- Reduced ability to handle stress
- Some EDCs have been linked to obesity and type 2 diabetes
- Some industrial chemicals and flame retardants can interfere with thyroid function
- Some classes of EDCs (DDT, BPA, phthalates, PCBs, others) can affect reproductive health by mimicking or blocking the effects of male and female sex hormones
Growth and development
- High exposures to EDCs during gestation can lead to low-birth weight
- Altered development
- Disrupted sexual development
- Weakened immune system
- Exposure to estrogen or androgen mimicking EDCs can promote breast and prostate cancer growth and/or interfere with hormonal cancer therapy
- Prenatal exposure to some EDCs may after mammary gland development and increase breast cancer risk later-in-life
Although evidence linking EDCs to adverse health outcomes continues to grow, the cause-and-effect relationship is not yet fully understood. Generally, chronic high exposures pose the highest ris, however, a developing fetus or infant is more vulnerable to lower exposures.
Additionally, a person's genetic predisposition to specific health conditions, as well as additional environmental risk factors can modify how a person is affected by EDCs.
Even if some health effects are not fully proven, taking precautions is wise. Become familiar with EDCs to which you and your family may be exposed. Try to avoid unnecessary, preventable exposure to EDC-containing consumer products. The following is a list of precautionary steps that one can take to minimize EDC exposures. These precautions are especially important if you are pregnant or planning a family.
Food and Water
- Consult local guides regarding which sport fish are safe to consume.
- Trim fat from meat and the skin from fish and cook using a rack to allow fat to drain.
- Thoroughly wash fruits and vegetables before consuming them.
- Don’t microwaveplastic food containers or use them for storing hot liquids.
- Avoid plastic containers designated #3, #6, and #7.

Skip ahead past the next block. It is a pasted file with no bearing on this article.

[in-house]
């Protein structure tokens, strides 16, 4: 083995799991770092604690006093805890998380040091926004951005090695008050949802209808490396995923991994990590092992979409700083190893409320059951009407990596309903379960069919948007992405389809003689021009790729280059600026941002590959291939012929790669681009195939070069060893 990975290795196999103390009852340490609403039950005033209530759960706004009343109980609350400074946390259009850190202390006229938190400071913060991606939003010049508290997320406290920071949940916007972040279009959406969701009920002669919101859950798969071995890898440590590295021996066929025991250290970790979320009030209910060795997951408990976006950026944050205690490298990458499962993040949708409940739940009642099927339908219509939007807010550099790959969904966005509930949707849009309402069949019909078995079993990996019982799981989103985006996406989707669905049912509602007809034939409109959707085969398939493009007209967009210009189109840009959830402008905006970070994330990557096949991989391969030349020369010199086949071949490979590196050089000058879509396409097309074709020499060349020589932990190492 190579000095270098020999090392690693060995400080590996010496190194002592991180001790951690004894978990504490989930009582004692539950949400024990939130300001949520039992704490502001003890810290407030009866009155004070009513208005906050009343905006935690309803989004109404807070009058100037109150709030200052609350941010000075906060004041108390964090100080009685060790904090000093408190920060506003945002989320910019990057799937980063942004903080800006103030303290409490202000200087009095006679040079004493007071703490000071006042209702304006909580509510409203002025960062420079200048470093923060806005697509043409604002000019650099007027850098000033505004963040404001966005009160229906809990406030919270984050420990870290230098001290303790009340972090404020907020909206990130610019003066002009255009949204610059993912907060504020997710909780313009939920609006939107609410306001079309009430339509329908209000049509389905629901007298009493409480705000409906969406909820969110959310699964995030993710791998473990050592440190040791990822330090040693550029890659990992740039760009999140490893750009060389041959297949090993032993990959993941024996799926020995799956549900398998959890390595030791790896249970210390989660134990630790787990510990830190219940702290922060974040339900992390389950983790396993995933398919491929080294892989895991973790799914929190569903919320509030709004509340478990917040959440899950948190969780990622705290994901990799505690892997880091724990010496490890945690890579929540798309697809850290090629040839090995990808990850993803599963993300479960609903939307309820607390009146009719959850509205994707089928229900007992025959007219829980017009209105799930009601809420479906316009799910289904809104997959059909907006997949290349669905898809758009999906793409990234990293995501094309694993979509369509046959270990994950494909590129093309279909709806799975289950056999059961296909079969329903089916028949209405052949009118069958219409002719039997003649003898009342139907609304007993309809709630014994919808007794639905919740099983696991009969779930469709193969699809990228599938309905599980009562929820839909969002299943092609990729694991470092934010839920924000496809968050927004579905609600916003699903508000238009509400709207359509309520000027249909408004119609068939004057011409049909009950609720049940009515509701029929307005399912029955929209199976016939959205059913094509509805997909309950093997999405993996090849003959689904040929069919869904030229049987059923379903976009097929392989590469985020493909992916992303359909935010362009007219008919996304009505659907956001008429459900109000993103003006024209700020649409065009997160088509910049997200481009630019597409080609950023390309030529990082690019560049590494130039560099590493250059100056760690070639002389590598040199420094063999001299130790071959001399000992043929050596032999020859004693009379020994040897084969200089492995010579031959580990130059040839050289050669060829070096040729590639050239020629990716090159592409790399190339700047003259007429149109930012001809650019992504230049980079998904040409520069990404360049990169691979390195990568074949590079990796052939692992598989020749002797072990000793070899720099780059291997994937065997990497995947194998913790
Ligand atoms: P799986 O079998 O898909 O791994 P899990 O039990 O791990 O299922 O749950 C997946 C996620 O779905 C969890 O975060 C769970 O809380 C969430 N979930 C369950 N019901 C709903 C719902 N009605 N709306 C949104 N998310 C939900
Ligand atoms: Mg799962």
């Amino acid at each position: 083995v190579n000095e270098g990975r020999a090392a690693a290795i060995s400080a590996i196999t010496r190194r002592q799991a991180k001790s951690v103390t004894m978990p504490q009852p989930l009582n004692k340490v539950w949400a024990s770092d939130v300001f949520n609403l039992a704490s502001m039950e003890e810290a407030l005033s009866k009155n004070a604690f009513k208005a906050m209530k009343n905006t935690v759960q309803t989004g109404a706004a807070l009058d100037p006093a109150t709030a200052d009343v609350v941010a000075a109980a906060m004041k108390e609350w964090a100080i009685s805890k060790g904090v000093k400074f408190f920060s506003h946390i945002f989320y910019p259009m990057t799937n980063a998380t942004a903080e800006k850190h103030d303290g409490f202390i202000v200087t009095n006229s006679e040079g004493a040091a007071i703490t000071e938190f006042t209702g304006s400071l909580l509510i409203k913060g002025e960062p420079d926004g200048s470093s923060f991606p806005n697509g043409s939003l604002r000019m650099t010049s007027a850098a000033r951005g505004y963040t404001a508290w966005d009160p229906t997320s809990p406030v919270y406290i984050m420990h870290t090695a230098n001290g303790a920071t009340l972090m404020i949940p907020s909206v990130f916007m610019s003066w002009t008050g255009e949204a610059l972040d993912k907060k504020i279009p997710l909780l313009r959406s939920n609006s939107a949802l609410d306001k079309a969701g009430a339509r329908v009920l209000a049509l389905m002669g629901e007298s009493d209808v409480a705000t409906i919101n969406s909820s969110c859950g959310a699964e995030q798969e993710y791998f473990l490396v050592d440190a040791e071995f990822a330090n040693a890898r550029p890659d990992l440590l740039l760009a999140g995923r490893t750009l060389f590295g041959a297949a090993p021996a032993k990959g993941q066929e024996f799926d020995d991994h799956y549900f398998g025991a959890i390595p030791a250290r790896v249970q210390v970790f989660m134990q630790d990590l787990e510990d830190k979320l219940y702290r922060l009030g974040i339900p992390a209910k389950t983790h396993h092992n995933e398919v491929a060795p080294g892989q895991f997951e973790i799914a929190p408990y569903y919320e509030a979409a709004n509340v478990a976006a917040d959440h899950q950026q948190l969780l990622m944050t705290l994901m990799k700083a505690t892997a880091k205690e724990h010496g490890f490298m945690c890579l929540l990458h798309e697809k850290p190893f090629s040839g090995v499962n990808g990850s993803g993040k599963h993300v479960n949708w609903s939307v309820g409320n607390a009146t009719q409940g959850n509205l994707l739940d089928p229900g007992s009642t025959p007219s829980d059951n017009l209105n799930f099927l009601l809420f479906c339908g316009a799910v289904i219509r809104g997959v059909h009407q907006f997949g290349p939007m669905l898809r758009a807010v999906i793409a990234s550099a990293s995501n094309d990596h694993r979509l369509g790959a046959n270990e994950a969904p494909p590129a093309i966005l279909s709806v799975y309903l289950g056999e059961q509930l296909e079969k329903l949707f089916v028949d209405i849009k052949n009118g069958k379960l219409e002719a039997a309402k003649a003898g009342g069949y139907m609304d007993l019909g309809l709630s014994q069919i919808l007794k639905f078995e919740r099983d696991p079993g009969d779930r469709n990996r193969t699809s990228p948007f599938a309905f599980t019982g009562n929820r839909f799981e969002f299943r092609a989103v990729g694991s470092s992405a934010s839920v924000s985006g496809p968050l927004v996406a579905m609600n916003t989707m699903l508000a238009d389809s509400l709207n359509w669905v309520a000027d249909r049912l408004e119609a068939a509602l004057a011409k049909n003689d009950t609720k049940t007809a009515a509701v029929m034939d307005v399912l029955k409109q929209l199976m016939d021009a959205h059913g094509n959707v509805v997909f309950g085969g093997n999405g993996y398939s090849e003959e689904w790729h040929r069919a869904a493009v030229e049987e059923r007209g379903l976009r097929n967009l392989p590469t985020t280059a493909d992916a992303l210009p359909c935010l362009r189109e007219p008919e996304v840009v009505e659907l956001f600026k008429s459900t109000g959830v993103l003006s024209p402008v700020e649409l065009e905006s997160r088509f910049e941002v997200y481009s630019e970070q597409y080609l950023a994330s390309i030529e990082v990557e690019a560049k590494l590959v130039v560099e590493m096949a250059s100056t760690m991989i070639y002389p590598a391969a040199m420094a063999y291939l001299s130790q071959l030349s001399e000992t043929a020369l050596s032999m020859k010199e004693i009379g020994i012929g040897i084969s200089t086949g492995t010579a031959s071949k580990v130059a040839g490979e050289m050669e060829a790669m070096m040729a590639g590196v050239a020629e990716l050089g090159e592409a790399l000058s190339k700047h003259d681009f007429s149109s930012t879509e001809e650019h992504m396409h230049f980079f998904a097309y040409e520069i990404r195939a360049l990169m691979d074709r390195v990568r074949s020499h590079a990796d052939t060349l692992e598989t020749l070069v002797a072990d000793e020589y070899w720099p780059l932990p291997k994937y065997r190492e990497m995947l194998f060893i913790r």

- Reduce consumption of canned and processed foods.
- Use glass, porcelain, or stainless-steel containers when possible, especially for hot food and drinks.
- Prepare more meals at home and emphasize fresh ingredients.
- Consider using a water filter.
- If possible, purchase organic produce, meat, and dairy products.
- Replace older non-stick pans with newer ceramic-coated pans.
- Eat a diversified diet with plenty of variety.
Exercise and Activity
- Check air quality in your area [https://airnow.gov].
- Avoid outdoor exercise when pollution levels are high.
- Avoid exercise near high traffic areas. Choose routes away from busy roads and vehicles
- Read labels and avoid products containing phthalates.
- Choose products labeled “Phthalate-Free”, “BPA-Free”, and "Parabean-Free".
- Avoid fragrances and opt for cosmetics labeled “no synthetic fragrance”, “scented only with essential oils”.
- Wash your hands often, especially before preparing and eating food.
- Minimize handling of receipts and thermal paper.
Around the Home
- For those with a submersible pump in their well who notice an oily film or fuel odor in their well water, check to see if the pump has failed and, if so, replace it. Contact your local Department of Public Health for information on how to clean the well.
- Replace and discard safely old fluorescent bulbs and deteriorating construction materials from older buildings.
- Minimize burning wood or trash.
- Use hand-powered or electric lawn care equipment instead of gas-powered alternatives.
- Forbid smoking indoors and advocate for measures to make public spaces tobacco-free.
- Clean your floors regularly and remove dust from your home.
- Plant trees, which filter out airborne gases and particulate matter.
- Avoid hand-me-down plastic toys.
- Use infant formula bottles and toys that are labeled “BPA-Free”.
- Choose transportation options and transit routes that limit time sitting in traffic.
- Encourage your child’s school to reduce school bus emissions, including reducing idling.
Advocate for more research and improved federal regulations by contacting members of Congress
Edited: August 2018